Why is the Chinese language so important

The Chinese language

We are of the opinion that we should only use advertising language in the smallest proportion. We want you to understand how the Chinese language works first. Whether you want to learn Chinese with us is up to you. We look forward to everyone who dares to take the step to broaden their horizons!

So I want to start with the basics to give you an idea of ​​the Chinese language. In this article I want to explain to you:

  • What kind of language is the Chinese language?
  • How does the Chinese language work when compared to Latin, German and English?
  • What makes Chinese different from other languages?
  • Why are sentences so important to the Chinese language?

In this area the topic becomes a little more specific. I, an enthusiastic linguist, sinologist and English scholar, love to see and interpret Chinese in a "big picture".

The material may be too dry for some people, but it provides a solid foundation for our particularly easy course and if you invest 2 minutes to read this page carefully, you will learn a lot about the Chinese language until today nobody could tell.

Chinese is one of the oldest languages ​​in the world. Most people know this, but what it means for an extremely ancient language to exist so vividly in modern society is something few people understand.

In Chinese it means: The written form is already over 2000 years old, while the "modern form", namely that what is spoken is also written down, has only been around for a good 100 years.

100 years ago people wrote Old Chinese. The difference between the two forms (written and spoken) is so great that it can be compared to German (spoken) and Latin (written).

At the beginning of the 20th century came a movement, namely "the creation of vernacular literature". She made people write like one speaks. This movement was the beginning of a long development that continues to this day.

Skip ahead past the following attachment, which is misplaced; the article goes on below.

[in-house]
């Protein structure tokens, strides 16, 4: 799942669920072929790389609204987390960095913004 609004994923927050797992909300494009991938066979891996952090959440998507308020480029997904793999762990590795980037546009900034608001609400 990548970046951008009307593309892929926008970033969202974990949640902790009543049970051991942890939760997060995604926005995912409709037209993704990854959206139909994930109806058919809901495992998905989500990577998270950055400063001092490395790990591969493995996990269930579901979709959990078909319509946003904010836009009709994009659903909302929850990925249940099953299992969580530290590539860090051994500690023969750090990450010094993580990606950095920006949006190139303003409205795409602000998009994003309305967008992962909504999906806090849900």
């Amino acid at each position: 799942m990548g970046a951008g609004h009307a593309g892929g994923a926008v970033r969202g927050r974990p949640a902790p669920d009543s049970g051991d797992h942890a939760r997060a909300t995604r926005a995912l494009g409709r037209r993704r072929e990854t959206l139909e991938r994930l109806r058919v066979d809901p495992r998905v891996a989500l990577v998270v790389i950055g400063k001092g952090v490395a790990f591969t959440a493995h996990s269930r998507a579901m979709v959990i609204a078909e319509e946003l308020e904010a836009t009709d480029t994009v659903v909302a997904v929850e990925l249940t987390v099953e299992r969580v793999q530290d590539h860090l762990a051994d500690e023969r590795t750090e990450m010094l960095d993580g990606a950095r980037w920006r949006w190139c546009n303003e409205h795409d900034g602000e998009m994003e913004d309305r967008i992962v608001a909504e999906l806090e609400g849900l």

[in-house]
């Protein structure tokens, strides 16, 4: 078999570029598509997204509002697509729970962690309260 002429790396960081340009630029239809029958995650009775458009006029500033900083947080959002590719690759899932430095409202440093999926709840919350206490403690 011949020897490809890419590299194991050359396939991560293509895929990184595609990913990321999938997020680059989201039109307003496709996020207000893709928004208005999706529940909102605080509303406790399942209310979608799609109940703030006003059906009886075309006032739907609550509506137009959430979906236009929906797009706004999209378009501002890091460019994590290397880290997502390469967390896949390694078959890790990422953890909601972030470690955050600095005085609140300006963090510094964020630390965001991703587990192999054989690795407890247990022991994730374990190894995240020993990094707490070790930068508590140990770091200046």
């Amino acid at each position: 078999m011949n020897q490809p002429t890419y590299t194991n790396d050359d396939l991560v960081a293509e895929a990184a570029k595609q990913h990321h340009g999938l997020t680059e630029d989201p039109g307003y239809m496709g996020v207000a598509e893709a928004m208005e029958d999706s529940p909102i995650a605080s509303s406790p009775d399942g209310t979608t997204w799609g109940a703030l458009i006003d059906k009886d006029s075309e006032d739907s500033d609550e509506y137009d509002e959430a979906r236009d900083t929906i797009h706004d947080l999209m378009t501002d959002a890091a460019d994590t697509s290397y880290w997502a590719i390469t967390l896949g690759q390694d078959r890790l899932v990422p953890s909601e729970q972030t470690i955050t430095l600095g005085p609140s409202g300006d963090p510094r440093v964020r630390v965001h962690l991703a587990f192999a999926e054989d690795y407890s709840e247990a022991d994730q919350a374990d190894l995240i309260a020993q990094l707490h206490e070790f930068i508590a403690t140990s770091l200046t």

There are three characteristics that distinguish Chinese from most other languages:

1. Chinese consists of two languages: the spoken (modern) and the written (old)

To understand this concept, you have to understand one thing: learning Chinese is not comparable to learning German or English, but rather like learning German or English and Latin at the same time.

Like Latin, the language has existed for a very long time. The script has hardly changed for over 2000 years. The only significant change was the 1956 script reform carried out in mainland China, but the characters have remained fairly close to their origins. However, the spoken language has constantly changed over 2000 years. So it is pretty accurate to compare Chinese with German AND Latin.

In terms of content, Chinese is also comparable to Latin; the root of a word sometimes works like the original meaning, but often no longer. Many words have long since developed so far from their origin that one can no longer guess what they used to mean.

The “bad thing” about this combination, compared to Latin: Old Chinese was never seen as a different language. Chinese learn this as a matter of course and consider their knowledge of Old Chinese to be part of the modern language, while Old Chinese works pretty much like Latin: It is a separate language and is integrated into modern (spoken) Chinese.